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 Griffin Campbell

Griffin Campbell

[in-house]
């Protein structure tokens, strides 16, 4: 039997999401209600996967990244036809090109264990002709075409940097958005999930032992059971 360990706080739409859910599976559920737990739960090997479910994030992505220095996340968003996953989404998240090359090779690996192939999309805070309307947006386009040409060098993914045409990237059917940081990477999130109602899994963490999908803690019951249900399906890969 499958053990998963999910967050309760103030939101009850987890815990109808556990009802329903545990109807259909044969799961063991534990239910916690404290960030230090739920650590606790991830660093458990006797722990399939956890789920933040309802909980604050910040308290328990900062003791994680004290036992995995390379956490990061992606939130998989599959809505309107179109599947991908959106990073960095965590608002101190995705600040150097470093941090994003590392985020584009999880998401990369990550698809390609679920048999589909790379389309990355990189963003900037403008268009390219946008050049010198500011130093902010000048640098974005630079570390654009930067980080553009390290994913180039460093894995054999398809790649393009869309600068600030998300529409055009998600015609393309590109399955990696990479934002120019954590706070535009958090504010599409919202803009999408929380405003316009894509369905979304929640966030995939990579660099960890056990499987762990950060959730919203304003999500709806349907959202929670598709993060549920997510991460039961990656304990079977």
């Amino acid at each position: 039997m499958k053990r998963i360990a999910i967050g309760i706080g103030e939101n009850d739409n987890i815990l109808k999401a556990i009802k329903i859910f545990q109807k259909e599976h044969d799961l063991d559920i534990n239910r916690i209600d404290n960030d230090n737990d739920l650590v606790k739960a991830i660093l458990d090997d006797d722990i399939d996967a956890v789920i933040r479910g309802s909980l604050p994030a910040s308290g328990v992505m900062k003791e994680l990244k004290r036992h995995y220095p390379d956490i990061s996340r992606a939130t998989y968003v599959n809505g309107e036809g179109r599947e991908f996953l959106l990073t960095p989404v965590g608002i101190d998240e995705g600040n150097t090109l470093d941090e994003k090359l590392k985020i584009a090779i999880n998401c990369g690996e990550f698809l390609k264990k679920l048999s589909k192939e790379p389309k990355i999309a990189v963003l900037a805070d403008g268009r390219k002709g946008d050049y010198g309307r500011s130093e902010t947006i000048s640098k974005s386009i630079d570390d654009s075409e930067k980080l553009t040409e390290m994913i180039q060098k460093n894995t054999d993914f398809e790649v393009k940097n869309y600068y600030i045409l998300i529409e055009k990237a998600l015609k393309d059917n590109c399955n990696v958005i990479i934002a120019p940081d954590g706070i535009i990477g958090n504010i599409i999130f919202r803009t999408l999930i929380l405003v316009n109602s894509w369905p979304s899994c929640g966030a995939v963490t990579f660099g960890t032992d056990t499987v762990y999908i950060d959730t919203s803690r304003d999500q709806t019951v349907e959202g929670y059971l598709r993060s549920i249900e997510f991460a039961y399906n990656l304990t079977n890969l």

Griffin Campbell has appeared to critical acclaim as a performer throughout the United States and in Argentina, Slovenia, China, Italy, Great Britain, and Japan. Conference performances include solo appearances at meetings of the World Saxophone Congress, North American Saxophone Alliance, the Society of Composers, Inc., the Society for Electro-Acoustic Music in the United States, and the International Computer Music Conference. World premieres include concerti, chamber music, electro-acoustic works, and smaller pieces both in America and abroad. He has received grants from the Louisiana Foundation for the Arts and from Louisiana State University. His recordings can be found on the Capstone, Centaur, Electronic Music Foundation, SEAMUS, Vestige, and WorldWinds labels. He has conducted seminars and master classes in saxophone performance at universities, conservatories, conferences throughout the United States, in Italy at the Faenza International Saxophone Festival (2004), and in China at the Xian International Clarinet and Saxophone Festival (2005). His musical explorations run from recital appearances to group improvisation, from concerto performance to free jazz and improvised movie scores, from orchestral performance to pop/rock styles. Dr. Campbell holds degrees from Michigan State University (saxophone studies with James Forger) and Pfeiffer University (saxophone studies with Donald Grant and Michael Price). He is the Regional Director for the Southeastern US and Puerto Rico for the North American Saxophone Alliance, and is Julian R. and Sidney Nicolle Carruth Professor of Saxophone and Chair of the Instrumental Performance Division of the LSU School of Music where he has been on faculty since 1984. exquisite finesse –The Saxophone Journal bravely performed. . . radically unrelenting – Computer Music Journal romantic phrases with a beautiful tone and technical skill – Baton Rouge Advocate Campbell . . . played beautifully warm, round notes in his instrument's lower register. In the upper register, he produced sweet, pure tones [with] vocal-style smoothness – Baton Rouge Advocate Campbell [performs with] dexterity and expressive range . . . eloquent – New Orleans Times-Picayune [Campbell] played with brute force and rapier wit–The Record Crate